10 Things to Know: This Week's Takeaways
Looking back at the stories to remember from the past week:
1. PRESIDENT VLADIMIR PUTIN COMPLETES ANNEXATION OF CRIMEA INTO RUSSIA
He signed the legislation Friday that reclaimed the region from Ukraine despite sanctions imposed on the Russian leader's inner circle by the West. EU leaders also sought to pull the rest of cash-strapped Ukraine westward by signing a political association agreement with Kiev's prime minister. Besieged Ukrainian troops on the Crimean Peninsula faced a choice: leave, join the Russian military or demobilize.
2. MYSTERY OF MISSING MALAYSIA AIRLINES JET NOW TWO WEEKS OLD
The overall search for the lost Boeing 777 with 239 people aboard stretches from Kazakhstan in Central Asia to the southern Indian Ocean. Two days of searching in the ocean off the west coast of Australia - prompted by a reading of satellite imagery from earlier this week - has turned up nothing.
3. U.S. ARMY GENERAL SPARED PRISON IN SEXUAL MISCONDUCT CASE
Brig. Gen. Jeffrey A. Sinclair was originally brought up on sexual assault charges punishable by life in prison. But prosecutors dropped those charges in a deal in which he pleaded guilty to committing adultery with one woman and conducting inappropriate relationships with two others. Sinclair was reprimanded and fined $20,000 Thursday.
4. TALIBAN KILL 9 IN LUXURY HOTEL IN AFGHANISTAN'S CAPITAL OF KABUL
Among the dead from Thursday night's attack was a journalist from Agence France-Presse, his wife and two children who were shot in the head. The assault by four gunmen was a major embarrassment to government security forces less than two weeks before national elections and came on the heels of a rise in bombings and shootings targeting foreigners in the capital.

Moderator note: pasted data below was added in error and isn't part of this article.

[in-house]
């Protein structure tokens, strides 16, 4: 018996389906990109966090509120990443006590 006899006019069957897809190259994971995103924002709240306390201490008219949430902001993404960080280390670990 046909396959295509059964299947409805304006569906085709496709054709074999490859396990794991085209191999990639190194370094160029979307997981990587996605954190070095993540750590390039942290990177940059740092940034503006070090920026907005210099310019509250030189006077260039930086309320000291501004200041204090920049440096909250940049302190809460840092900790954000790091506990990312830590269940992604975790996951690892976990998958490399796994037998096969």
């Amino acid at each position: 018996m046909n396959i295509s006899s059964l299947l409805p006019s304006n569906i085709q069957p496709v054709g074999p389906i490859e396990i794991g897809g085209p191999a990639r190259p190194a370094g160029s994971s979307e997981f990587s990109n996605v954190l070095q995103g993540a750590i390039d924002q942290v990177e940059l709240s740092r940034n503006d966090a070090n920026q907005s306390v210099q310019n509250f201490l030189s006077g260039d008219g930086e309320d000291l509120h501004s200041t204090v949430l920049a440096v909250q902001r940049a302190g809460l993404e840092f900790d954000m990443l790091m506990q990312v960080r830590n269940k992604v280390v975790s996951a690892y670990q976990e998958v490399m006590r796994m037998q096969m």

5. AT FIRST NEWS CONFERENCE, NEW FED CHIEF'S CANDOR CAUSES STOCKS TO FALL
Speaking Wednesday of when the Fed might raise short-term interest rates from their record lows, Janet Yellen was surprisingly specific - "around six months" - and the remark appeared to muddy her overarching message that rates are bound by no single economic indicator or time frame.
6. CHECHEN WARLOARD DOKU UMAROV REPORTED DEAD
The 49-year-old Islamic militant had claimed responsibility for some of Russia's deadliest terrorist attacks and had threatened to strike the Sochi Olympics. Umarov's death has been claimed before, but Tuesday's was the first report from the organization he headed, Kavkaz Center.
7. 'CHICKEN FROM HELL' DINOSAUR GETS A MORE SCIENTIFIC NAME
The bird-like creature that was 7 feet tall and weighed about 500 pounds was given a new name Wednesday: Anzu wyliei, which comes from a mythological feathered demon, plus the name of the grandson of a trustee of the Carnegie Museum of Natural history, where a replica of its skeleton has been displayed for nearly a decade.
8. ANTI-GAY PASTOR FRED PHELPS SR. DIES AT 84
The fiery founder of a small Kansas church led outrageous and hate-filled protests that blamed almost everything, including the deaths of AIDS victims and U.S. soldiers, on America's tolerance for gay people. Phelps, who died Wednesday, and his Westboro Baptist Church tested the boundaries of free speech, violating accepted societal standards for decency in an unapologetic assault on gays and lesbians.
9. MICK JAGGER REMEMBERS HIS LATE COMPANION, DESIGNER L'WREN SCOTT
In a poignant tribute, Jagger called Scott his "lover and best friend" and said he was struggling to understand why she might have taken her own life. The Rolling Stones canceled their tour of Australia and New Zealand after she was found dead Monday in her New York apartment.
10. EARLY EXIT: DUKE BOUNCED OUT OF NCAA BASKETBALL TOURNAMENT
Even though coach Mike Krzyzewski has won more NCAA tournament games than anyone in the history of men's basketball, his Blue Devils were knocked out by 14th-seeded Mercer. Other big early upsets included 11th-seeded Dayton beating sixth-seeded Ohio State, No. 12 Harvard knocking off fifth-seeded Cincinnati and No. 12 seed North Dakota outlasted fifth-seeded Oklahoma.
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